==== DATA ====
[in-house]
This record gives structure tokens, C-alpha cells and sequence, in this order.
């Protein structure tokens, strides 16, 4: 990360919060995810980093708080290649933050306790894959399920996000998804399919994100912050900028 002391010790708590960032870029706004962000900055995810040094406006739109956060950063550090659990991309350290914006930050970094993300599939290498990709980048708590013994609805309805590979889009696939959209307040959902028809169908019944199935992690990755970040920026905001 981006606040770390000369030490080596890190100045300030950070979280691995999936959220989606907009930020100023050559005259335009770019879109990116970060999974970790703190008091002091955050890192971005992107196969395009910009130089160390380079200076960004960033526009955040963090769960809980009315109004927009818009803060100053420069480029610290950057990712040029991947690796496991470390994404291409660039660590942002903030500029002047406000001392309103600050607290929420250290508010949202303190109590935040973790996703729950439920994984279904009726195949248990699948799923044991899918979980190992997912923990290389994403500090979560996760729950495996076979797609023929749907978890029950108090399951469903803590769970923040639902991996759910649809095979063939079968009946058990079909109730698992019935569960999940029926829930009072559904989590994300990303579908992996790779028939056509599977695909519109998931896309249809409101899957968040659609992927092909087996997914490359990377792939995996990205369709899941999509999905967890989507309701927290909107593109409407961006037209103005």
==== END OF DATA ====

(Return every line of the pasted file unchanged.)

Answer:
[in-house]
This record gives structure tokens, C-alpha cells and sequence, in this order.
């Protein structure tokens, strides 16, 4: 990360919060995810980093708080290649933050306790894959399920996000998804399919994100912050900028 002391010790708590960032870029706004962000900055995810040094406006739109956060950063550090659990991309350290914006930050970094993300599939290498990709980048708590013994609805309805590979889009696939959209307040959902028809169908019944199935992690990755970040920026905001 981006606040770390000369030490080596890190100045300030950070979280691995999936959220989606907009930020100023050559005259335009770019879109990116970060999974970790703190008091002091955050890192971005992107196969395009910009130089160390380079200076960004960033526009955040963090769960809980009315109004927009818009803060100053420069480029610290950057990712040029991947690796496991470390994404291409660039660590942002903030500029002047406000001392309103600050607290929420250290508010949202303190109590935040973790996703729950439920994984279904009726195949248990699948799923044991899918979980190992997912923990290389994403500090979560996760729950495996076979797609023929749907978890029950108090399951469903803590769970923040639902991996759910649809095979063939079968009946058990079909109730698992019935569960999940029926829930009072559904989590994300990303579908992996790779028939056509599977695909519109998931896309249809409101899957968040659609992927092909087996997914490359990377792939995996990205369709899941999509999905967890989507309701927290909107593109409407961006037209103005």